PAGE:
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Rosemary is grown for ornamental and culinary purposes. It is harvested for its leaves, both dried and fresh and for its volatile oil. It is highly aromatic and releases aromas of pine, menthol and pepper. Those aromatics translate directly into its flavor profile, making rosemary one of the most powerful stand alone herbs in the kitchen.
Rosemary is available year-round.
Rosemary, like many other herbs, is a member of the mint family. It is a woody perennial that grows in erect upright bushes producing thick, offset evergreen colored sticky needles, a condition that occurs from the sap that is produced from the plant's stems and branches. The plant blooms flowers in warm weather climates ranging in colors of white to pink and purple. Continual harvesting can prevent over blooming.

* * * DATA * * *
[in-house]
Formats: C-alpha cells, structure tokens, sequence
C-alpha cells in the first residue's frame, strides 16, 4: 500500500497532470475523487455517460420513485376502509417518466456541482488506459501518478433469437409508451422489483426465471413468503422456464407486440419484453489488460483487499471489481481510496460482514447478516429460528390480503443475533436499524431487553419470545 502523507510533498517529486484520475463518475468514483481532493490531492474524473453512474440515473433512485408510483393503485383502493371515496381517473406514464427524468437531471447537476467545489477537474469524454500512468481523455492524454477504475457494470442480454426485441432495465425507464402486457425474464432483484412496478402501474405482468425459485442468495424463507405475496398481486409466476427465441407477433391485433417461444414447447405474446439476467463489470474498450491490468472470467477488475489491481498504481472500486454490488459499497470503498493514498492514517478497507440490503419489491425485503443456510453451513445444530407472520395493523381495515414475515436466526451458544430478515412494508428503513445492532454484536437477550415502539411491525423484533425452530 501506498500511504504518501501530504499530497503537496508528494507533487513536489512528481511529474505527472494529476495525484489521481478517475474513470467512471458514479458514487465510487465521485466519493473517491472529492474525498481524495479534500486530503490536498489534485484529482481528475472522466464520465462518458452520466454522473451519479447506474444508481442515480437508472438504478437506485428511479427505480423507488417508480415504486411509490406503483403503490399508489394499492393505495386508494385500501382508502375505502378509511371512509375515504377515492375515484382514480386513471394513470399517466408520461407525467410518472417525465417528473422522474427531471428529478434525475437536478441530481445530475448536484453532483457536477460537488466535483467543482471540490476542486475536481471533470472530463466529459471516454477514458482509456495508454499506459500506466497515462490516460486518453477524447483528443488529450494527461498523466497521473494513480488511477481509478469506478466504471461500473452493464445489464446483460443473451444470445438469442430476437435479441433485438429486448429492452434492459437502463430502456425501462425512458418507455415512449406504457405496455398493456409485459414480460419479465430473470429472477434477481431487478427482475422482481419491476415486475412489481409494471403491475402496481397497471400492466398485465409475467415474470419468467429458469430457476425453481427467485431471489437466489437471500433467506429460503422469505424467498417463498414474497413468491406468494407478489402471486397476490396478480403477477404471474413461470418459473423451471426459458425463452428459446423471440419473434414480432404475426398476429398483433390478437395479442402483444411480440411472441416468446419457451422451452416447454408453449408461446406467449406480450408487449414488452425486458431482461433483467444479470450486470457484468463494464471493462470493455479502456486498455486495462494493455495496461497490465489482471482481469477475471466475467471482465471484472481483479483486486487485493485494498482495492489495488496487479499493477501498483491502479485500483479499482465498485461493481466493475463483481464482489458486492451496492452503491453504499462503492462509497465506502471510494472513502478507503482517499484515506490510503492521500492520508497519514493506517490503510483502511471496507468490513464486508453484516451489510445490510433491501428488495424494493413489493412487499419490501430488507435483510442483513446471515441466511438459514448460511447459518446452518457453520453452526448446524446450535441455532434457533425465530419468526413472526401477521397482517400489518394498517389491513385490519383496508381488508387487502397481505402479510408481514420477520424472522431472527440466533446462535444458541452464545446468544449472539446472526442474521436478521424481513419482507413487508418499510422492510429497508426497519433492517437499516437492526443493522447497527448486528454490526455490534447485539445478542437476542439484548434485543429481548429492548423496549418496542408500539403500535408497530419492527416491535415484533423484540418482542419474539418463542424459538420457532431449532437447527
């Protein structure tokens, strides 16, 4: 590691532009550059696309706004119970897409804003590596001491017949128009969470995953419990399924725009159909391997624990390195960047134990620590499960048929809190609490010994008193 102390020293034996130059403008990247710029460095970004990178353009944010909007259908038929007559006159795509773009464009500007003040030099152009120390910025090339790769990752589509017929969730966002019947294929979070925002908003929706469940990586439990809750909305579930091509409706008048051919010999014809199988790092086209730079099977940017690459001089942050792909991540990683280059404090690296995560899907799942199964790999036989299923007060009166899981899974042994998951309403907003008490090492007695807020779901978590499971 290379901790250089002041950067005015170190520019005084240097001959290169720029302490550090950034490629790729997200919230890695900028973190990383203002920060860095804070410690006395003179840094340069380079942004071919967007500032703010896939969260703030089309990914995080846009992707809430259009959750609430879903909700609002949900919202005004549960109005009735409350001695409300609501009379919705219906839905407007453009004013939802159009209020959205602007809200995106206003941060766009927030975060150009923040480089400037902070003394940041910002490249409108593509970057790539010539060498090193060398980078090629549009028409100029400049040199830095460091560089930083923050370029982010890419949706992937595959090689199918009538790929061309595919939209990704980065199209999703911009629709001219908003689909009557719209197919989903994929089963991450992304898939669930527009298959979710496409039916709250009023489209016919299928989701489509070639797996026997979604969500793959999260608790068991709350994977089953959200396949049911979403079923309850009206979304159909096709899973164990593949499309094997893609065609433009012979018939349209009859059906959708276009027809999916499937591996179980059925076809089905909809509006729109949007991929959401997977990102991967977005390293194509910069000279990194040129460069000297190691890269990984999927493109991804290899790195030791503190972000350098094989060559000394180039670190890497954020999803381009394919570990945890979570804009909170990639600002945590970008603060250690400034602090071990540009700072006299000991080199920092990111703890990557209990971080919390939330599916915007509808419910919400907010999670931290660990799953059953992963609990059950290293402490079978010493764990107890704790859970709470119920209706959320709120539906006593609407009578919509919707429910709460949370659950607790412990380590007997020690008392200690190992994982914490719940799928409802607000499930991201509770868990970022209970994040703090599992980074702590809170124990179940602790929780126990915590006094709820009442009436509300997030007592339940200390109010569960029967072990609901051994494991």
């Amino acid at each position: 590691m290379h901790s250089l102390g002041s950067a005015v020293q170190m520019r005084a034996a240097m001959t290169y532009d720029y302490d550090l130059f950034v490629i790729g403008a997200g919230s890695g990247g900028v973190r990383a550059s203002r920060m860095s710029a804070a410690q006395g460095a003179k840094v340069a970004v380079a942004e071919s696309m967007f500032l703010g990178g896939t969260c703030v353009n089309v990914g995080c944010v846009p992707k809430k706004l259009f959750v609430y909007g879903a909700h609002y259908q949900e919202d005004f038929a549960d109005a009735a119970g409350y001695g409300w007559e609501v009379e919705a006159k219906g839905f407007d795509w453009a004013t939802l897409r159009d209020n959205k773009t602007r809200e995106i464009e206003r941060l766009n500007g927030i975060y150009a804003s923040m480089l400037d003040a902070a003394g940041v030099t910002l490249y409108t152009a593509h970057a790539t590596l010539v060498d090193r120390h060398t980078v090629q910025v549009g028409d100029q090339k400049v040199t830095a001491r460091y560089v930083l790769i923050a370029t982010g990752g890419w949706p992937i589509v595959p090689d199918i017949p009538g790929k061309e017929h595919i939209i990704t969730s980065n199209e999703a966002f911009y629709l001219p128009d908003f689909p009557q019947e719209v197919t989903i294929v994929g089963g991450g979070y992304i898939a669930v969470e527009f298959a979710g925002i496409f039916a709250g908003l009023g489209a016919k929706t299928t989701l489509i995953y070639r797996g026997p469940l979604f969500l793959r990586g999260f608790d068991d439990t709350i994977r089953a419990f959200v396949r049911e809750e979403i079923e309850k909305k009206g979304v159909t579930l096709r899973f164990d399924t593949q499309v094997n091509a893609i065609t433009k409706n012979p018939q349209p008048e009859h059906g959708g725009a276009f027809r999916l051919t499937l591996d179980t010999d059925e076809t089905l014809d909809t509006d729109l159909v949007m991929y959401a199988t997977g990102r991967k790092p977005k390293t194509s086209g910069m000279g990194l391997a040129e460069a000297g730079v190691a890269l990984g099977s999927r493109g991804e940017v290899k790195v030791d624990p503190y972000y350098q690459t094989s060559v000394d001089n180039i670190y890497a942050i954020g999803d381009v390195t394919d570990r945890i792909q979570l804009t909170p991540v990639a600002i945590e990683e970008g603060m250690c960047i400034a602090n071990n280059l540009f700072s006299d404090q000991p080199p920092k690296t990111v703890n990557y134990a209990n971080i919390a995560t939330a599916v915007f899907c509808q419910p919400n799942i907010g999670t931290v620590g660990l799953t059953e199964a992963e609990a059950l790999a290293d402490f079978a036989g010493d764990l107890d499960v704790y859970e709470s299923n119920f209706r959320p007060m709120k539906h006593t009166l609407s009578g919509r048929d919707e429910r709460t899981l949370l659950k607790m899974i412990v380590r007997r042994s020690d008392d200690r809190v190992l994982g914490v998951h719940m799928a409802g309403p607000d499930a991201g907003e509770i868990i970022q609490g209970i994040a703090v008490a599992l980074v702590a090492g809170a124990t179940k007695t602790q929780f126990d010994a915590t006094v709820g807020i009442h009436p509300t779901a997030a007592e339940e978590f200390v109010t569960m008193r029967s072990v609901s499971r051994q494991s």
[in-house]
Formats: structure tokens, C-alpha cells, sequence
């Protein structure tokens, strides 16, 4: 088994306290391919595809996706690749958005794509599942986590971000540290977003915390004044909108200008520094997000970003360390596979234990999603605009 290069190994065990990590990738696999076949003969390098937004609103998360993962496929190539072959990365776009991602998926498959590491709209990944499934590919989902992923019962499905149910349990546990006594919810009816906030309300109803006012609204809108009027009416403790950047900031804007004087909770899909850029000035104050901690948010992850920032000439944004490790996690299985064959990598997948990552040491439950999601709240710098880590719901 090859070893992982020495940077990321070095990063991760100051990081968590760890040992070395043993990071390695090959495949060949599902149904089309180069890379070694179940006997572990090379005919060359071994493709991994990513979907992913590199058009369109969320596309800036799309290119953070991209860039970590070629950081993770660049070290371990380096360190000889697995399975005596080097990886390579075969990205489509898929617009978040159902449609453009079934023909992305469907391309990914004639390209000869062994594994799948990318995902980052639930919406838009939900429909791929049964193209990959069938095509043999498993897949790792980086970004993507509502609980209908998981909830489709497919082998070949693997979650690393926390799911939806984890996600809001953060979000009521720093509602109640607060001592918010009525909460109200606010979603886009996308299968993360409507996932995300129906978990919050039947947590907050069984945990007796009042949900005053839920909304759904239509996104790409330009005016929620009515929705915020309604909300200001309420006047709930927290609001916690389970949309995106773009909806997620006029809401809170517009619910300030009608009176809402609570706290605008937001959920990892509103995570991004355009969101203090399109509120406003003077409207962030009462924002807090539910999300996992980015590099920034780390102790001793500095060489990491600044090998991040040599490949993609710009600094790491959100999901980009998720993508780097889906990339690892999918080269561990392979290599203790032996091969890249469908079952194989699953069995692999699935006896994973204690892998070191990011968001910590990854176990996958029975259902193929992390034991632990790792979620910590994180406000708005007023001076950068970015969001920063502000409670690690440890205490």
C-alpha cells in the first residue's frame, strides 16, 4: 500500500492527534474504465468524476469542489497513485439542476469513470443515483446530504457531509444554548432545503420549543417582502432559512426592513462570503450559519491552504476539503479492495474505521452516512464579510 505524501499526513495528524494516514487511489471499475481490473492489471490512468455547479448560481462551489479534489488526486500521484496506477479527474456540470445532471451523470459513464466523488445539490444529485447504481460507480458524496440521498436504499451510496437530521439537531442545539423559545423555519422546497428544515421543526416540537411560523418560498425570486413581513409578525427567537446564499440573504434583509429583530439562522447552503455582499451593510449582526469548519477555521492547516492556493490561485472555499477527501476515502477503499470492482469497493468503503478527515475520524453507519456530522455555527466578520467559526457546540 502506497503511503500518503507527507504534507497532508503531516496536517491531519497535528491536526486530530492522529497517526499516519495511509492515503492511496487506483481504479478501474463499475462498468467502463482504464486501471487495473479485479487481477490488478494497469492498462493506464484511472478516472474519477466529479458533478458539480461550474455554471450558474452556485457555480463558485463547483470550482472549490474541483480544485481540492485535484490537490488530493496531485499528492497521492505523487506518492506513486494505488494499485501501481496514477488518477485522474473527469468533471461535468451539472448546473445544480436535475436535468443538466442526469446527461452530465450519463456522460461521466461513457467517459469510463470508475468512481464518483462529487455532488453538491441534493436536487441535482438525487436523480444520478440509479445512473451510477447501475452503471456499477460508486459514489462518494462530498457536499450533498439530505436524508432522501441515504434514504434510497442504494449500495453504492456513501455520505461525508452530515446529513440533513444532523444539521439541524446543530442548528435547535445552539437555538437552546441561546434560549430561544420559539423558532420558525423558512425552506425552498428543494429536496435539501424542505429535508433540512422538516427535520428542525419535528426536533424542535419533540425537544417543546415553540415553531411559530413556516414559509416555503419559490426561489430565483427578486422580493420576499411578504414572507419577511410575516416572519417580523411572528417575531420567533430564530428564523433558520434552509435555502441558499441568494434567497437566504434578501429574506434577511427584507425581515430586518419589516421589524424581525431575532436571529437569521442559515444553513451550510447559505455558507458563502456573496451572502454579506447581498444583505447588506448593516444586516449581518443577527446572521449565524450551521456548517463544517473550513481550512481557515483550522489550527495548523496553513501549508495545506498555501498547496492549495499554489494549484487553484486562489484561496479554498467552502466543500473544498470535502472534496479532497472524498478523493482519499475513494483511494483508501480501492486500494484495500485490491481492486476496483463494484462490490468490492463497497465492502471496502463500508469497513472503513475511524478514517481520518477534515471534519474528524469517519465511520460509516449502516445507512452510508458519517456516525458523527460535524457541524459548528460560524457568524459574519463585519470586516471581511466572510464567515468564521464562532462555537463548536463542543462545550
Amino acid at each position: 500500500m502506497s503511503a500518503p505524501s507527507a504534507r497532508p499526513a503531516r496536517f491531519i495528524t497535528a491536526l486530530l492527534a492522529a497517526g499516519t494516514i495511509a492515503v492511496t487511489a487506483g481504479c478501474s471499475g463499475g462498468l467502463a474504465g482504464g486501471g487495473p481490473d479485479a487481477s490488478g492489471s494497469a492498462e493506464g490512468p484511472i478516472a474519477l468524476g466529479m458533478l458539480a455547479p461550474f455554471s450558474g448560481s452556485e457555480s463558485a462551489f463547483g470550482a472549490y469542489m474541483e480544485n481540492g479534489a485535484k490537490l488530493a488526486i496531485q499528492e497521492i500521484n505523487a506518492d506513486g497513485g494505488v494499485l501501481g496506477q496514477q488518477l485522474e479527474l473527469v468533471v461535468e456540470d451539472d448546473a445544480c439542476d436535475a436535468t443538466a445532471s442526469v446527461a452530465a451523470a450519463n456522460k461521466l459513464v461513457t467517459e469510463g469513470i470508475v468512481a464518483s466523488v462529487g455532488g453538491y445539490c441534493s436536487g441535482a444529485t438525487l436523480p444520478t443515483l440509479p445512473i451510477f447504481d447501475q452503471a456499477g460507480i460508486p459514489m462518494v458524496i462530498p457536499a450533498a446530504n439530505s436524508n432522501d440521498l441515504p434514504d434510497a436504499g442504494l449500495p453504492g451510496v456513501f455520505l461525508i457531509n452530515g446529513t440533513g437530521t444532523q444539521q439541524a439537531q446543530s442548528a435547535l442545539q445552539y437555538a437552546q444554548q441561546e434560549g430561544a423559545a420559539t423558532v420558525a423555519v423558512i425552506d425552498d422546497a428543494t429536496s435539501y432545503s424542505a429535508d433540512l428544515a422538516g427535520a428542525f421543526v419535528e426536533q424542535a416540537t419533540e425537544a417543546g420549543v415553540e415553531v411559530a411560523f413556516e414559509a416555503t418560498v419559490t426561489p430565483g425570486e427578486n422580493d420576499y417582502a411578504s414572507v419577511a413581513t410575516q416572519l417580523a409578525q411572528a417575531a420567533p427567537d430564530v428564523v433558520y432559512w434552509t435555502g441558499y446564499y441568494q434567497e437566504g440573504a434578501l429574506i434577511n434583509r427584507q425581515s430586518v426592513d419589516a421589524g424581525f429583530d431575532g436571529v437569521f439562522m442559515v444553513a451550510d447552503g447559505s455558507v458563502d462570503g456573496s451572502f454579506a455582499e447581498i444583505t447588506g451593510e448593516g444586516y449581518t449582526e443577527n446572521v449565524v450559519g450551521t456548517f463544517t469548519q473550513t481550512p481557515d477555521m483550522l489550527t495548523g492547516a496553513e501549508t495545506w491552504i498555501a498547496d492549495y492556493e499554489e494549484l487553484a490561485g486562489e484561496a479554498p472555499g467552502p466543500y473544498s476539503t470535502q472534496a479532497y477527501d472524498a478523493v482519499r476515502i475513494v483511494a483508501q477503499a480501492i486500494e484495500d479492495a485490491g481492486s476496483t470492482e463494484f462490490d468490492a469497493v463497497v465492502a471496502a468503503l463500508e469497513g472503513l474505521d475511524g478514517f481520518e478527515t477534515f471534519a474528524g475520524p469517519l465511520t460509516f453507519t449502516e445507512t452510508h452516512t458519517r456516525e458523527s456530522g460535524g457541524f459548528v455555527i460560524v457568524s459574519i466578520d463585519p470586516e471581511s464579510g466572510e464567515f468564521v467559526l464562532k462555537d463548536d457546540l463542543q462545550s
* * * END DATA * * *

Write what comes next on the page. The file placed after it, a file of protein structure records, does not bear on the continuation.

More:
Rosemary is a hearty, woody and oily herb that may be used fresh or dried. Infuse oils, sauces and syrups with whole rosemary. Pair with hearty stews, meats, fresh cheeses, breads, dried fruits, lame, game meats, poultry and root vegetables. Add whole sprigs to grills or use longer branches as skewers for shrimp and vegetables. To store, keep cool and dry until ready to use.
Recipes that include Rosemary. One is easiest, three is harder.
|Radiate Food Vibes||Rosemary-Matcha Iced Tea Lemonade|
|The Chic Life||Rosemary Garlic Farro with Chickpeas|